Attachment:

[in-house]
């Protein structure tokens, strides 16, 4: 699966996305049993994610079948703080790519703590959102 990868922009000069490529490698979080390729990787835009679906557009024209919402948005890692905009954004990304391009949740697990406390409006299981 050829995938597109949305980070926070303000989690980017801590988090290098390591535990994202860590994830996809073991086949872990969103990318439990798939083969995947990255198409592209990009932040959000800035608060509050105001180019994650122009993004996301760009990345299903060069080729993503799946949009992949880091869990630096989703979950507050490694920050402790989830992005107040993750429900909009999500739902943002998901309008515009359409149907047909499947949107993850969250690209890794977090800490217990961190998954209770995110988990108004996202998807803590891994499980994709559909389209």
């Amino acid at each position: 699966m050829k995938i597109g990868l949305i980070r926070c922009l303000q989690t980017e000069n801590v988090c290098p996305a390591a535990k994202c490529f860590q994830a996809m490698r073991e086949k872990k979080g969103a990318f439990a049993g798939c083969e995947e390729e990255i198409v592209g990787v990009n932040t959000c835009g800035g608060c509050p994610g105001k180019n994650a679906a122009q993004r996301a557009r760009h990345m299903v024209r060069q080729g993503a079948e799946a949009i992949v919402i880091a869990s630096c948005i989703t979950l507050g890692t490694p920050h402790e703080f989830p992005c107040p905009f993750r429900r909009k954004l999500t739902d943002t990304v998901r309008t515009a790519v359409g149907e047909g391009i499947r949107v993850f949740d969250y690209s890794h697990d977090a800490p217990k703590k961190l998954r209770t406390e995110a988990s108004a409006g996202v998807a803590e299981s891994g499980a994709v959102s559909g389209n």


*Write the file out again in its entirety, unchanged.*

[in-house]
């Protein structure tokens, strides 16, 4: 699966996305049993994610079948703080790519703590959102 990868922009000069490529490698979080390729990787835009679906557009024209919402948005890692905009954004990304391009949740697990406390409006299981 050829995938597109949305980070926070303000989690980017801590988090290098390591535990994202860590994830996809073991086949872990969103990318439990798939083969995947990255198409592209990009932040959000800035608060509050105001180019994650122009993004996301760009990345299903060069080729993503799946949009992949880091869990630096989703979950507050490694920050402790989830992005107040993750429900909009999500739902943002998901309008515009359409149907047909499947949107993850969250690209890794977090800490217990961190998954209770995110988990108004996202998807803590891994499980994709559909389209």
């Amino acid at each position: 699966m050829k995938i597109g990868l949305i980070r926070c922009l303000q989690t980017e000069n801590v988090c290098p996305a390591a535990k994202c490529f860590q994830a996809m490698r073991e086949k872990k979080g969103a990318f439990a049993g798939c083969e995947e390729e990255i198409v592209g990787v990009n932040t959000c835009g800035g608060c509050p994610g105001k180019n994650a679906a122009q993004r996301a557009r760009h990345m299903v024209r060069q080729g993503a079948e799946a949009i992949v919402i880091a869990s630096c948005i989703t979950l507050g890692t490694p920050h402790e703080f989830p992005c107040p905009f993750r429900r909009k954004l999500t739902d943002t990304v998901r309008t515009a790519v359409g149907e047909g391009i499947r949107v993850f949740d969250y690209s890794h697990d977090a800490p217990k703590k961190l998954r209770t406390e995110a988990s108004a409006g996202v998807a803590e299981s891994g499980a994709v959102s559909g389209n």